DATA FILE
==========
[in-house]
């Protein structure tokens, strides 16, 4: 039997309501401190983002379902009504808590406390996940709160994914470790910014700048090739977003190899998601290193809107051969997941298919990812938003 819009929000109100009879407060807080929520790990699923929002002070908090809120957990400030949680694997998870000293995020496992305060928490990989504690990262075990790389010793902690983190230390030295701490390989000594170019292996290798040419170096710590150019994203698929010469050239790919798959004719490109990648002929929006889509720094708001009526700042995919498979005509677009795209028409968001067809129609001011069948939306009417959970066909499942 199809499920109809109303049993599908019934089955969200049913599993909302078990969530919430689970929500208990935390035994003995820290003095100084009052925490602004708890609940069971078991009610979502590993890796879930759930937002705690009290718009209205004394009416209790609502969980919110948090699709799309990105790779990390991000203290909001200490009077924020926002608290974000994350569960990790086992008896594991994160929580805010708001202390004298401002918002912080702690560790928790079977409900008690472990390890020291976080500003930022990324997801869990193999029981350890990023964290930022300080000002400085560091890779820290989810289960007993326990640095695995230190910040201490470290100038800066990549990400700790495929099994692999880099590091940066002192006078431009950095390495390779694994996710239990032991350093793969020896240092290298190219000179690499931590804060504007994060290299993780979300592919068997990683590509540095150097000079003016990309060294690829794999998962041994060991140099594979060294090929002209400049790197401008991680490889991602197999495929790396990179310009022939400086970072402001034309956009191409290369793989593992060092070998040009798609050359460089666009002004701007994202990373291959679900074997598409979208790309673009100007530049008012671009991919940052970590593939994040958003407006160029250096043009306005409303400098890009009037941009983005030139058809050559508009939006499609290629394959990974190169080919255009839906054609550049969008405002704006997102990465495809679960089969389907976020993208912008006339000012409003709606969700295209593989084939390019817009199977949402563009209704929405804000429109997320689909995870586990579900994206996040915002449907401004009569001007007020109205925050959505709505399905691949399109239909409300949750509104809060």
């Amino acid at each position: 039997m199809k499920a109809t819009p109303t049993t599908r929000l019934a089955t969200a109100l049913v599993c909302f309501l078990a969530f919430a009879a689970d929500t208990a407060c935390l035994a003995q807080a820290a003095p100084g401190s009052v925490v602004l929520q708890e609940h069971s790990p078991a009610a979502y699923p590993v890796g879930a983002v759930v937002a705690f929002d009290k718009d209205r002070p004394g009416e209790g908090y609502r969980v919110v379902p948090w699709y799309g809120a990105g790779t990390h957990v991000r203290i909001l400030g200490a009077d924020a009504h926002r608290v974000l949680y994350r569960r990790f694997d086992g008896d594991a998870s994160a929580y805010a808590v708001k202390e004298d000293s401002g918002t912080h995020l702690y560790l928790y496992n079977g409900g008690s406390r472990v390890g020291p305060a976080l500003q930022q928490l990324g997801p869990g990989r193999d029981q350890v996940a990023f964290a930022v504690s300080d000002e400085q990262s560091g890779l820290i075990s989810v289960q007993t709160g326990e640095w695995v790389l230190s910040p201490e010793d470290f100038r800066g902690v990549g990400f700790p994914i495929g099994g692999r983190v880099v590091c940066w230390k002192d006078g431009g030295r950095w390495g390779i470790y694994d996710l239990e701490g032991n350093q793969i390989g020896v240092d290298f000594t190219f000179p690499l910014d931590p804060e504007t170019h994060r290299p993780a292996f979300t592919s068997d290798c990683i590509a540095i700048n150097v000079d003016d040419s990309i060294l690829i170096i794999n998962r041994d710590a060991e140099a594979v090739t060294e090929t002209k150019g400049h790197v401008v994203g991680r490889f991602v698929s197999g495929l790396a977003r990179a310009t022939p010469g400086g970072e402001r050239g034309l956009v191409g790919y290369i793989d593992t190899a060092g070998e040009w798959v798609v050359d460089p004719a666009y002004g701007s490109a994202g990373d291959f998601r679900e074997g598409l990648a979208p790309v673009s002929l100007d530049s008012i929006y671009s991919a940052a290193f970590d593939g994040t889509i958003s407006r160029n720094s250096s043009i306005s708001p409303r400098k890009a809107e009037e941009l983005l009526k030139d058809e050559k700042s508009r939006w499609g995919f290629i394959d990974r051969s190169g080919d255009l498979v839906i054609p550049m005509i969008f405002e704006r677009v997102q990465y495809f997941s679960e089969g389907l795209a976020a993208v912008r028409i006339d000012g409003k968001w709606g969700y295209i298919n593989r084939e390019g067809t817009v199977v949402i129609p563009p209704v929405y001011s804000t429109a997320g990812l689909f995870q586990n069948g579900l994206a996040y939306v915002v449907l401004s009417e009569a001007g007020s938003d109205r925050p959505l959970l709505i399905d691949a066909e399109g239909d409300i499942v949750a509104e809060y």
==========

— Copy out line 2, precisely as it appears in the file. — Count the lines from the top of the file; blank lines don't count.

């Protein structure tokens, strides 16, 4: 039997309501401190983002379902009504808590406390996940709160994914470790910014700048090739977003190899998601290193809107051969997941298919990812938003 819009929000109100009879407060807080929520790990699923929002002070908090809120957990400030949680694997998870000293995020496992305060928490990989504690990262075990790389010793902690983190230390030295701490390989000594170019292996290798040419170096710590150019994203698929010469050239790919798959004719490109990648002929929006889509720094708001009526700042995919498979005509677009795209028409968001067809129609001011069948939306009417959970066909499942 199809499920109809109303049993599908019934089955969200049913599993909302078990969530919430689970929500208990935390035994003995820290003095100084009052925490602004708890609940069971078991009610979502590993890796879930759930937002705690009290718009209205004394009416209790609502969980919110948090699709799309990105790779990390991000203290909001200490009077924020926002608290974000994350569960990790086992008896594991994160929580805010708001202390004298401002918002912080702690560790928790079977409900008690472990390890020291976080500003930022990324997801869990193999029981350890990023964290930022300080000002400085560091890779820290989810289960007993326990640095695995230190910040201490470290100038800066990549990400700790495929099994692999880099590091940066002192006078431009950095390495390779694994996710239990032991350093793969020896240092290298190219000179690499931590804060504007994060290299993780979300592919068997990683590509540095150097000079003016990309060294690829794999998962041994060991140099594979060294090929002209400049790197401008991680490889991602197999495929790396990179310009022939400086970072402001034309956009191409290369793989593992060092070998040009798609050359460089666009002004701007994202990373291959679900074997598409979208790309673009100007530049008012671009991919940052970590593939994040958003407006160029250096043009306005409303400098890009009037941009983005030139058809050559508009939006499609290629394959990974190169080919255009839906054609550049969008405002704006997102990465495809679960089969389907976020993208912008006339000012409003709606969700295209593989084939390019817009199977949402563009209704929405804000429109997320689909995870586990579900994206996040915002449907401004009569001007007020109205925050959505709505399905691949399109239909409300949750509104809060």